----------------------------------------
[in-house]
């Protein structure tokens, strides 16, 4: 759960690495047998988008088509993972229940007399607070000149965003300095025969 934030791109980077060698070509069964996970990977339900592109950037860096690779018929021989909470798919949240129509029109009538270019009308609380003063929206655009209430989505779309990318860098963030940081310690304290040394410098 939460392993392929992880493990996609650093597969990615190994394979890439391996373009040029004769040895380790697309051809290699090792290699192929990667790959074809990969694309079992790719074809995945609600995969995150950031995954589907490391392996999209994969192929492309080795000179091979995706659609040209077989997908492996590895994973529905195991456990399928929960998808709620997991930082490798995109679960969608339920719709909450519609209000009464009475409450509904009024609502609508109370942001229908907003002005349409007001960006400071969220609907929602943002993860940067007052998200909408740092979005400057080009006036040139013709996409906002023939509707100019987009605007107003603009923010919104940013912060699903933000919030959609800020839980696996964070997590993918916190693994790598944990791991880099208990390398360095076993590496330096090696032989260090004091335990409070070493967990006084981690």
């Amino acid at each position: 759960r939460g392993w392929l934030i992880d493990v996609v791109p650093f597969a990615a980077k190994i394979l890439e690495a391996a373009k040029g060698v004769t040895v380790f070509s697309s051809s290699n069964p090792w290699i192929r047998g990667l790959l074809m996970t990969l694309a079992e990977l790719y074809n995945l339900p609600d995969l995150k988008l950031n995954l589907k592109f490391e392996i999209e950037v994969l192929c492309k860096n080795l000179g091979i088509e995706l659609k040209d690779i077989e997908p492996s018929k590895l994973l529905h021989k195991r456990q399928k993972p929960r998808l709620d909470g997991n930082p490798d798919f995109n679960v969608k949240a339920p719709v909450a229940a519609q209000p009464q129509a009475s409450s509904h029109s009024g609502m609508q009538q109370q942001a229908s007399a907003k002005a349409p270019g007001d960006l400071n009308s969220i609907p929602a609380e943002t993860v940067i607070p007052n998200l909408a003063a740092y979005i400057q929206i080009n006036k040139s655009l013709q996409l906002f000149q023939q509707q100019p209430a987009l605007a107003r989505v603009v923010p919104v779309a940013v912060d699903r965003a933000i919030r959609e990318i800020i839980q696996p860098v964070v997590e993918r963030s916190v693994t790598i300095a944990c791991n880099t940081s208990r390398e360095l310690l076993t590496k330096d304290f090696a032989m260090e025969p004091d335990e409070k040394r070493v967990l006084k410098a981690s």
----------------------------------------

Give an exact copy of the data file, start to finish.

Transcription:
[in-house]
């Protein structure tokens, strides 16, 4: 759960690495047998988008088509993972229940007399607070000149965003300095025969 934030791109980077060698070509069964996970990977339900592109950037860096690779018929021989909470798919949240129509029109009538270019009308609380003063929206655009209430989505779309990318860098963030940081310690304290040394410098 939460392993392929992880493990996609650093597969990615190994394979890439391996373009040029004769040895380790697309051809290699090792290699192929990667790959074809990969694309079992790719074809995945609600995969995150950031995954589907490391392996999209994969192929492309080795000179091979995706659609040209077989997908492996590895994973529905195991456990399928929960998808709620997991930082490798995109679960969608339920719709909450519609209000009464009475409450509904009024609502609508109370942001229908907003002005349409007001960006400071969220609907929602943002993860940067007052998200909408740092979005400057080009006036040139013709996409906002023939509707100019987009605007107003603009923010919104940013912060699903933000919030959609800020839980696996964070997590993918916190693994790598944990791991880099208990390398360095076993590496330096090696032989260090004091335990409070070493967990006084981690």
């Amino acid at each position: 759960r939460g392993w392929l934030i992880d493990v996609v791109p650093f597969a990615a980077k190994i394979l890439e690495a391996a373009k040029g060698v004769t040895v380790f070509s697309s051809s290699n069964p090792w290699i192929r047998g990667l790959l074809m996970t990969l694309a079992e990977l790719y074809n995945l339900p609600d995969l995150k988008l950031n995954l589907k592109f490391e392996i999209e950037v994969l192929c492309k860096n080795l000179g091979i088509e995706l659609k040209d690779i077989e997908p492996s018929k590895l994973l529905h021989k195991r456990q399928k993972p929960r998808l709620d909470g997991n930082p490798d798919f995109n679960v969608k949240a339920p719709v909450a229940a519609q209000p009464q129509a009475s409450s509904h029109s009024g609502m609508q009538q109370q942001a229908s007399a907003k002005a349409p270019g007001d960006l400071n009308s969220i609907p929602a609380e943002t993860v940067i607070p007052n998200l909408a003063a740092y979005i400057q929206i080009n006036k040139s655009l013709q996409l906002f000149q023939q509707q100019p209430a987009l605007a107003r989505v603009v923010p919104v779309a940013v912060d699903r965003a933000i919030r959609e990318i800020i839980q696996p860098v964070v997590e993918r963030s916190v693994t790598i300095a944990c791991n880099t940081s208990r390398e360095l310690l076993t590496k330096d304290f090696a032989m260090e025969p004091d335990e409070k040394r070493v967990l006084k410098a981690s």